Lastly, the construction sector expanded for the 12th straight quarter by 4.3% YoY in 1Q24, supported by public activities even though the private segment fell. Yet, construction’s 1Q24 seasonally adjusted real output stood at 93.1% of pre-pandemic 4Q19 levels. Continued robust growth will enable the sector to recuperate further. We expect construction growth to be supported by the robust project pipeline in both the public and private segments. Projects include new Build-To-Order flats, transport infrastructure such as the Cross Island MRT and Changi Airport Terminal 5, as well as private residential construction and the expansion of the two Integrated Resorts.

Bumpy core inflation moderation in 2024

Singapore’s core inflation (which excludes private transport and accommodation, but includes food and energy) has evolved broadly in line with MAS’s and our expectations in early-2024. Core inflation rose to a seven-month high of 3.6% YoY in February 2024, and averaged 3.4% YoY in January-February 2024, vs 4Q23’s 3.3% YoY. Still elevated core inflation reflected the pass-through of hikes in the goods and services tax (GST), carbon taxes, increase in public transport fares, and domestic cost pressures. We expect bumpy core inflation to cool, amid fading GST hike impact, moderating domestic labour cost pass-through, and contained imported inflation. Our 2024 average core inflation forecast of 3.1% forecast sits in line with the MAS’s 2.5–3.5%, and down from 2023’s 4.2% (see Singapore: Assessing core inflation for further details).

SGD NEER Policy settings appropriately restrictive with room to ease slightly later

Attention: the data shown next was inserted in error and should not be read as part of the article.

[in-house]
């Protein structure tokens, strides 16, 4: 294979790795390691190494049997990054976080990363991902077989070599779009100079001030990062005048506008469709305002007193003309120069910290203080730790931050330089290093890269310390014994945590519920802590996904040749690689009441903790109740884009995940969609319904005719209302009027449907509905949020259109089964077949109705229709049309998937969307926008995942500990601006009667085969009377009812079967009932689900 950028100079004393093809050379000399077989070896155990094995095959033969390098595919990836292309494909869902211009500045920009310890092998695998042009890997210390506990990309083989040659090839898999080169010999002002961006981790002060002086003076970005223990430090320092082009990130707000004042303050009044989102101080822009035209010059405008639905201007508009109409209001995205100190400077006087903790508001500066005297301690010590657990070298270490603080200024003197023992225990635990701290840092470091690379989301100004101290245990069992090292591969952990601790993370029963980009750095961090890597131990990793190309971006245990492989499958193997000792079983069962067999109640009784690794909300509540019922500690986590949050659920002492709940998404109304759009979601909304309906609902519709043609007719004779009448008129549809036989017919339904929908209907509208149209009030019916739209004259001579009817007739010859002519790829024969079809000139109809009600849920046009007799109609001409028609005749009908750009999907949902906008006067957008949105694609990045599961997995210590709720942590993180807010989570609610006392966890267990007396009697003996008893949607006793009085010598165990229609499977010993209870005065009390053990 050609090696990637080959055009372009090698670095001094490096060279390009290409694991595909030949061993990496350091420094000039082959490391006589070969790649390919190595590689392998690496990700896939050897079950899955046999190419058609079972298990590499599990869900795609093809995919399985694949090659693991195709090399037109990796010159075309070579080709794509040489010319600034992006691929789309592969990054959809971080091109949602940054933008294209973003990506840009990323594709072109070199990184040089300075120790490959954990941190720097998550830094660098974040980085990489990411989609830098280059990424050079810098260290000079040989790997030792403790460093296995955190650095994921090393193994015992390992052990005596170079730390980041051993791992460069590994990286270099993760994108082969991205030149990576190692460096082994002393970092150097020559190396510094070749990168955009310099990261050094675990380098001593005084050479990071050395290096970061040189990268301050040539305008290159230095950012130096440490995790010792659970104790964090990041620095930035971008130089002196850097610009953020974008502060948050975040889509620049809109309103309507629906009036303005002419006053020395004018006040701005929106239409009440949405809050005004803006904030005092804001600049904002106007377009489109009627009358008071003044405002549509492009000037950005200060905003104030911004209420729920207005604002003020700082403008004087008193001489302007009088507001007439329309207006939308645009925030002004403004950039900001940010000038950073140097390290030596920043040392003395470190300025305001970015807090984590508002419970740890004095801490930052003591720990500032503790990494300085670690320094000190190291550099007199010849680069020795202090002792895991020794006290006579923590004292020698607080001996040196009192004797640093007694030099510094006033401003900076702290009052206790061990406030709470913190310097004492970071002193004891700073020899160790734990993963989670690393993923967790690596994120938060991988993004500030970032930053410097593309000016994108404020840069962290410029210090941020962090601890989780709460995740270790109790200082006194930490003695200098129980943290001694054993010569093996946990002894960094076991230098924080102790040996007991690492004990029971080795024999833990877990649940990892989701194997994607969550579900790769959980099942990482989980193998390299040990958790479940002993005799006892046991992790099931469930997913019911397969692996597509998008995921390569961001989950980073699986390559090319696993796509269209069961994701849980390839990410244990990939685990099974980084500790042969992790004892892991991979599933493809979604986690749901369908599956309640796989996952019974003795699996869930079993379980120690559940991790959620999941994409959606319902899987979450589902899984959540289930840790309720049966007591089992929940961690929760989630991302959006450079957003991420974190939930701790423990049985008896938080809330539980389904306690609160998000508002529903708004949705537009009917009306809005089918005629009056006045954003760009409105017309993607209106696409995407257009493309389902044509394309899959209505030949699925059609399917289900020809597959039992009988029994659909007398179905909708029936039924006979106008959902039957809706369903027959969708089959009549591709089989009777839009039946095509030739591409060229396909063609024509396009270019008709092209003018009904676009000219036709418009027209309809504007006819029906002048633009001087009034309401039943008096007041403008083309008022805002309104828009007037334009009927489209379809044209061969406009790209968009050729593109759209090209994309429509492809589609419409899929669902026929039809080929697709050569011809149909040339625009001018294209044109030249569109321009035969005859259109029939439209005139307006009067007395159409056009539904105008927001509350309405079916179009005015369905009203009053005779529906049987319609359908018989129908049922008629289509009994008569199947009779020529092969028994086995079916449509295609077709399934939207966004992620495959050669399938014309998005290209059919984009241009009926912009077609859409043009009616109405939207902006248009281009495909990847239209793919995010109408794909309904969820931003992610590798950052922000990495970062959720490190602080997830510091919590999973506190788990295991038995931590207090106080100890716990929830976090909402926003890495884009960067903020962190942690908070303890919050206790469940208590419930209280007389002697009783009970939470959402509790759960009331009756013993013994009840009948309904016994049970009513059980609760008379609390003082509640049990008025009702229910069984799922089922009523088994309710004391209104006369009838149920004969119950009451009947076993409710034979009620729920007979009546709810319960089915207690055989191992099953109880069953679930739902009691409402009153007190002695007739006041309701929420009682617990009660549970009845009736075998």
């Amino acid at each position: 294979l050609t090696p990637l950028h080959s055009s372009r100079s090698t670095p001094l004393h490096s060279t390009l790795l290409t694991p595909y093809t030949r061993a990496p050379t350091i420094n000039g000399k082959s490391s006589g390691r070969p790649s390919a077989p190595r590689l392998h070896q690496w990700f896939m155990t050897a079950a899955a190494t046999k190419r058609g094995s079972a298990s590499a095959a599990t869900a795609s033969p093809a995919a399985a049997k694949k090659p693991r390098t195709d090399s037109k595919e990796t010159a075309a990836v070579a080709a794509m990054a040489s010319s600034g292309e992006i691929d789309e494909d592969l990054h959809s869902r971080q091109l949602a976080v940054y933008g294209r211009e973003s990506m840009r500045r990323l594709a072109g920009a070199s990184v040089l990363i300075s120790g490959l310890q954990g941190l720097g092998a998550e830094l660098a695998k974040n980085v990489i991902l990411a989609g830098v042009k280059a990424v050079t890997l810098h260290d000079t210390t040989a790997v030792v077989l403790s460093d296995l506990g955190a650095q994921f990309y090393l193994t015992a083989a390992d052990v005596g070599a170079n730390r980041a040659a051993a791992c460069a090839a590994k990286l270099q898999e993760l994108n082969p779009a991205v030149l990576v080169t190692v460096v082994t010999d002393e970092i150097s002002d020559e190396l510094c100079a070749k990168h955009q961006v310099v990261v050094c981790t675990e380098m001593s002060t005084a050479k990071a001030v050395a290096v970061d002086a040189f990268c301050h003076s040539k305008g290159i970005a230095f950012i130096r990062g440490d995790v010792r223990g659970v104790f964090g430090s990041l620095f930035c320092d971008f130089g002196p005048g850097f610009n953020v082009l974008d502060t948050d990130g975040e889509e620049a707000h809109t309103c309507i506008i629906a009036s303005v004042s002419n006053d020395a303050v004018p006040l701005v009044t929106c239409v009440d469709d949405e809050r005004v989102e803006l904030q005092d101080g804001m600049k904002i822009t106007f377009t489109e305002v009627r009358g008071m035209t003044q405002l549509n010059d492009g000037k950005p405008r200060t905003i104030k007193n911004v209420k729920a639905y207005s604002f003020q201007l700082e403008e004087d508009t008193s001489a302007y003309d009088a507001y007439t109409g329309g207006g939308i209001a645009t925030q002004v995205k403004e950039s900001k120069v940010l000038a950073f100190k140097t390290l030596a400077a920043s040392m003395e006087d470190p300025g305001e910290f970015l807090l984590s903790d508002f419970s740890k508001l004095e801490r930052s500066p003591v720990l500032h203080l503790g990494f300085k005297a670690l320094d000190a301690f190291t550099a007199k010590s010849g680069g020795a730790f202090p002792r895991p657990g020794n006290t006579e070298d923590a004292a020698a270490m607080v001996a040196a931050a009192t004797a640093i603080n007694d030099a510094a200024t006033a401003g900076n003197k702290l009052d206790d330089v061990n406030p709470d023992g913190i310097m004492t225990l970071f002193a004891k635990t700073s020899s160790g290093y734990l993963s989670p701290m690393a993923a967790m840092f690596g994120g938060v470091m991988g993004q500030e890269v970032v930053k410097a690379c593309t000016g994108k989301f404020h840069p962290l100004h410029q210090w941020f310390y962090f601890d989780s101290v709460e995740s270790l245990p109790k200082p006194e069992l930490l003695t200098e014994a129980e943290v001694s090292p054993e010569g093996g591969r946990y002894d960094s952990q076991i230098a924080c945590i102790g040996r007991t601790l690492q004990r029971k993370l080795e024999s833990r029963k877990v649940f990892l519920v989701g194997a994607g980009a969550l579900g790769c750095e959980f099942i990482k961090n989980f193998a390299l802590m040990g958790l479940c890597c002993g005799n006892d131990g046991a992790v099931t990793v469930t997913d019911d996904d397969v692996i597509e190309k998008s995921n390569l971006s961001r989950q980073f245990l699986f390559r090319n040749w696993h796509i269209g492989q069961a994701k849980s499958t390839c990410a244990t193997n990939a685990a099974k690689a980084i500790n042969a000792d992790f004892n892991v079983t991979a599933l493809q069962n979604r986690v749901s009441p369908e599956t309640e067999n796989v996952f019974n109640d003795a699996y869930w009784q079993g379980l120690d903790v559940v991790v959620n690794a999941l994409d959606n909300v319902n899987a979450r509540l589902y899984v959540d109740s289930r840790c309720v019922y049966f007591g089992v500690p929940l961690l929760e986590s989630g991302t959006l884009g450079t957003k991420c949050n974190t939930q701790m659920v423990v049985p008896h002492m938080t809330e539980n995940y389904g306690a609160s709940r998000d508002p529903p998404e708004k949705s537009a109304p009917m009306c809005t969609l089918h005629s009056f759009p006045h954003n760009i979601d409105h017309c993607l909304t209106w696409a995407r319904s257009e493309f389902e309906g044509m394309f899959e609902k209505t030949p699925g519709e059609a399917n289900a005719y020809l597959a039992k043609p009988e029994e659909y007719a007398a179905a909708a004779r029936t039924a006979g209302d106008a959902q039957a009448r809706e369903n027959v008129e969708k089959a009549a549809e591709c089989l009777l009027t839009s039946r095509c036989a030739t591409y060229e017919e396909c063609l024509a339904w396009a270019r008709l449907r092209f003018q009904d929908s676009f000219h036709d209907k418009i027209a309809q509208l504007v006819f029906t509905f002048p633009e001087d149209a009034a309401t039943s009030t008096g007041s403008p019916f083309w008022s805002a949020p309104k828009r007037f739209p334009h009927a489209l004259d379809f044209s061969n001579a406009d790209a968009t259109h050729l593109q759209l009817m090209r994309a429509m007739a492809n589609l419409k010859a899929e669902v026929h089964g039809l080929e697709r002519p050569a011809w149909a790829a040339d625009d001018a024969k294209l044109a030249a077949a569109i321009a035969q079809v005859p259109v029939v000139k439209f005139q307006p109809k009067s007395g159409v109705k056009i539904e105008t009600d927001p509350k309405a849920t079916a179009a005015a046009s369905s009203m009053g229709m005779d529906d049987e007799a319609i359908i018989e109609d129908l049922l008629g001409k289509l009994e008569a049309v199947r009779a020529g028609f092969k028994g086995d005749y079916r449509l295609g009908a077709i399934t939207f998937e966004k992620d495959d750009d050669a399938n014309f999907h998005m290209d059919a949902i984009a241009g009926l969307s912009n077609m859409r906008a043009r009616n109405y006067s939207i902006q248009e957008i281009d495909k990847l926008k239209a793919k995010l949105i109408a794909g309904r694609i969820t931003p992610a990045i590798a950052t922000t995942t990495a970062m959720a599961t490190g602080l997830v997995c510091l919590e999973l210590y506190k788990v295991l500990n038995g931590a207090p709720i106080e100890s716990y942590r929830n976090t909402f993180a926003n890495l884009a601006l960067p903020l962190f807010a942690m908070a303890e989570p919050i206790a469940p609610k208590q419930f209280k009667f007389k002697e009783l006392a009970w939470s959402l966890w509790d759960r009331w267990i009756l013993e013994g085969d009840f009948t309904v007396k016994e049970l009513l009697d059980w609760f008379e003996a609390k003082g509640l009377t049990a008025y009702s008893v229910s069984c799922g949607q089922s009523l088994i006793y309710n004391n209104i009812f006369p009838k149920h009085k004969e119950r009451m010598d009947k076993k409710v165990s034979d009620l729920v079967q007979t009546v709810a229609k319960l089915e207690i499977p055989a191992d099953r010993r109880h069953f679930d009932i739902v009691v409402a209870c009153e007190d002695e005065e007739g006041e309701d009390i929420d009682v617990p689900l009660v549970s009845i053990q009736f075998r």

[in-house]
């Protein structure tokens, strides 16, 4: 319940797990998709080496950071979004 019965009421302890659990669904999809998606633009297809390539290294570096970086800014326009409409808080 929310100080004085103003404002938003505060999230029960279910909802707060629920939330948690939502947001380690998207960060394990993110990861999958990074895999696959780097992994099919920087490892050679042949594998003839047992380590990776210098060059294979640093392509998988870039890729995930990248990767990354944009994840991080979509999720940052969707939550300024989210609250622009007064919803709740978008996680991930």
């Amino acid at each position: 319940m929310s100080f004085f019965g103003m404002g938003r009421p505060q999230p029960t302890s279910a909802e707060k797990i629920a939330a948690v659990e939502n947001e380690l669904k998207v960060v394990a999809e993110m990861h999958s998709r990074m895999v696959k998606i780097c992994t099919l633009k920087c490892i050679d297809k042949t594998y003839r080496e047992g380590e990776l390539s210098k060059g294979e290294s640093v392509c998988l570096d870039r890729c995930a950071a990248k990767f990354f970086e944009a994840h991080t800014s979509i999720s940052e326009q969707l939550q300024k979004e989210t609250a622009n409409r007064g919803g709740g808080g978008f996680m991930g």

The central bank (MAS) did not alter any of the three parameters – slope, mid-point, and the width – of the SGD NEER policy band at its meeting on April 12. The decision was consistent with its goal to ensure medium-term price stability amid the ongoing upside and downside risks to its inflation outlook. For e.g., the water price hike on April 1 is one of the factors keeping core inflation around current levels in the coming quarters. The SGD NEER’s setting is considered appropriately restrictive to lower core inflation down to 2% by early 2025, barring exogenous shocks.

We maintain our call for the central bank (MAS) to slightly reduce the appreciation pace of the SGD NEER policy band in July. The MAS held on to its 2024 forecasts for CPI-All Items inflation and core inflation at 2.5-3.5%, excluding the impact of January’s GST hike at 1.5-2.5%. The MAS projected core inflation declining discernibly in 4Q24 and into 2025 and assumed a further narrowing in the negative output gap in 2H24. There was also confidence that the improving economic growth over this year would be productivity-led and significantly dampen the increase in unit labour costs compared to recent years. As a price-taker economy, reducing restriction alongside the anticipated easing by global central banks in 2H24 would also signal confidence about restoring medium-term price stability.

To read the full report, click here to Download the PDF

Chua Han Teng, CFA

Economist - Asean
[email protected]

Philip Wee

Senior FX Strategist - G3 & Asia
[email protected]